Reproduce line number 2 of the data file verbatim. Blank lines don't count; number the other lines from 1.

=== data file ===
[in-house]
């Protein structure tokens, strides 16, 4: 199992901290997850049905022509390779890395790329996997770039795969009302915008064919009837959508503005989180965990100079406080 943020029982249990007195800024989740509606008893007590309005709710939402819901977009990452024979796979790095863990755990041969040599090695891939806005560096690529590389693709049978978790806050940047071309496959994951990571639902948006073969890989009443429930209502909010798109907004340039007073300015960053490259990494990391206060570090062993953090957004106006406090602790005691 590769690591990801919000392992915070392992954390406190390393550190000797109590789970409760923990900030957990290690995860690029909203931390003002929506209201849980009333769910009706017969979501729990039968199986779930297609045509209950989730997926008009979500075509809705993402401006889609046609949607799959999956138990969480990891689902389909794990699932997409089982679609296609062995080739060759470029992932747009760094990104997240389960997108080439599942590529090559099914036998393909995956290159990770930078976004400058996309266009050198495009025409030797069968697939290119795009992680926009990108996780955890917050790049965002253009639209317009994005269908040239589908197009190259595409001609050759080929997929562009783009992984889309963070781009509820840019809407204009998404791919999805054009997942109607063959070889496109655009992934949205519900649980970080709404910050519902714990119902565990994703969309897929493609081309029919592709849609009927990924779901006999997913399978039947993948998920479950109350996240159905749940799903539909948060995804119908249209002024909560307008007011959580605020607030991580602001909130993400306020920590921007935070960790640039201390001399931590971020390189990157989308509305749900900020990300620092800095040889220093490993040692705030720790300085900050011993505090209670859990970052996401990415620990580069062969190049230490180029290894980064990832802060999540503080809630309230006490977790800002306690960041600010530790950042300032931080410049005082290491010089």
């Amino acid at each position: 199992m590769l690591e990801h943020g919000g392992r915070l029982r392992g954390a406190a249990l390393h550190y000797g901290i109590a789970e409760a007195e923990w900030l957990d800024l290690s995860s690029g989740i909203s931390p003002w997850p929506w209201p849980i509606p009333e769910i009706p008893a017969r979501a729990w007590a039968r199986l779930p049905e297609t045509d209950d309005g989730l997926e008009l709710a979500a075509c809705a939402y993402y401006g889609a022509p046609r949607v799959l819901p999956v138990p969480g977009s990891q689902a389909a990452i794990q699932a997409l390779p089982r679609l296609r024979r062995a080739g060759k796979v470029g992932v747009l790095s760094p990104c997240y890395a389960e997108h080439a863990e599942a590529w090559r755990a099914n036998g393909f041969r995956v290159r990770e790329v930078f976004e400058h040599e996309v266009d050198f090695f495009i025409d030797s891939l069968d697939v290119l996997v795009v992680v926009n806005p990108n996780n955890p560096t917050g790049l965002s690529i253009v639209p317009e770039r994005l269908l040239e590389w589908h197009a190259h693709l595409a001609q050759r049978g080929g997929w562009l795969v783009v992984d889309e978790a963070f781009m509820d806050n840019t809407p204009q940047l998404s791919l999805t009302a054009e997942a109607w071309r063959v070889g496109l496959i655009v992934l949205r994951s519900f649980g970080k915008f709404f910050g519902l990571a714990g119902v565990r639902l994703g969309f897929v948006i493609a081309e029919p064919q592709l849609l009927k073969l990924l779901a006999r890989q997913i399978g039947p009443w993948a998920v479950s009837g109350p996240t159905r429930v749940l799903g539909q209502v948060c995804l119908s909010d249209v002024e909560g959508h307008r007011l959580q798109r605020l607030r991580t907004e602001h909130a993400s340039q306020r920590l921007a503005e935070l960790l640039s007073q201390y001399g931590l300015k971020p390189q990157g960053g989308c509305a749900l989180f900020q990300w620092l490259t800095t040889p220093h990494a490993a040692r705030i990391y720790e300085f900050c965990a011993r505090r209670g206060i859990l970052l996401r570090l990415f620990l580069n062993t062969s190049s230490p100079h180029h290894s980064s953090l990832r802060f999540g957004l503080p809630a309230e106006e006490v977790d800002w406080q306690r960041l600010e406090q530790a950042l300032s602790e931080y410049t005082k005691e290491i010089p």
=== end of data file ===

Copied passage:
């Protein structure tokens, strides 16, 4: 199992901290997850049905022509390779890395790329996997770039795969009302915008064919009837959508503005989180965990100079406080 943020029982249990007195800024989740509606008893007590309005709710939402819901977009990452024979796979790095863990755990041969040599090695891939806005560096690529590389693709049978978790806050940047071309496959994951990571639902948006073969890989009443429930209502909010798109907004340039007073300015960053490259990494990391206060570090062993953090957004106006406090602790005691 590769690591990801919000392992915070392992954390406190390393550190000797109590789970409760923990900030957990290690995860690029909203931390003002929506209201849980009333769910009706017969979501729990039968199986779930297609045509209950989730997926008009979500075509809705993402401006889609046609949607799959999956138990969480990891689902389909794990699932997409089982679609296609062995080739060759470029992932747009760094990104997240389960997108080439599942590529090559099914036998393909995956290159990770930078976004400058996309266009050198495009025409030797069968697939290119795009992680926009990108996780955890917050790049965002253009639209317009994005269908040239589908197009190259595409001609050759080929997929562009783009992984889309963070781009509820840019809407204009998404791919999805054009997942109607063959070889496109655009992934949205519900649980970080709404910050519902714990119902565990994703969309897929493609081309029919592709849609009927990924779901006999997913399978039947993948998920479950109350996240159905749940799903539909948060995804119908249209002024909560307008007011959580605020607030991580602001909130993400306020920590921007935070960790640039201390001399931590971020390189990157989308509305749900900020990300620092800095040889220093490993040692705030720790300085900050011993505090209670859990970052996401990415620990580069062969190049230490180029290894980064990832802060999540503080809630309230006490977790800002306690960041600010530790950042300032931080410049005082290491010089």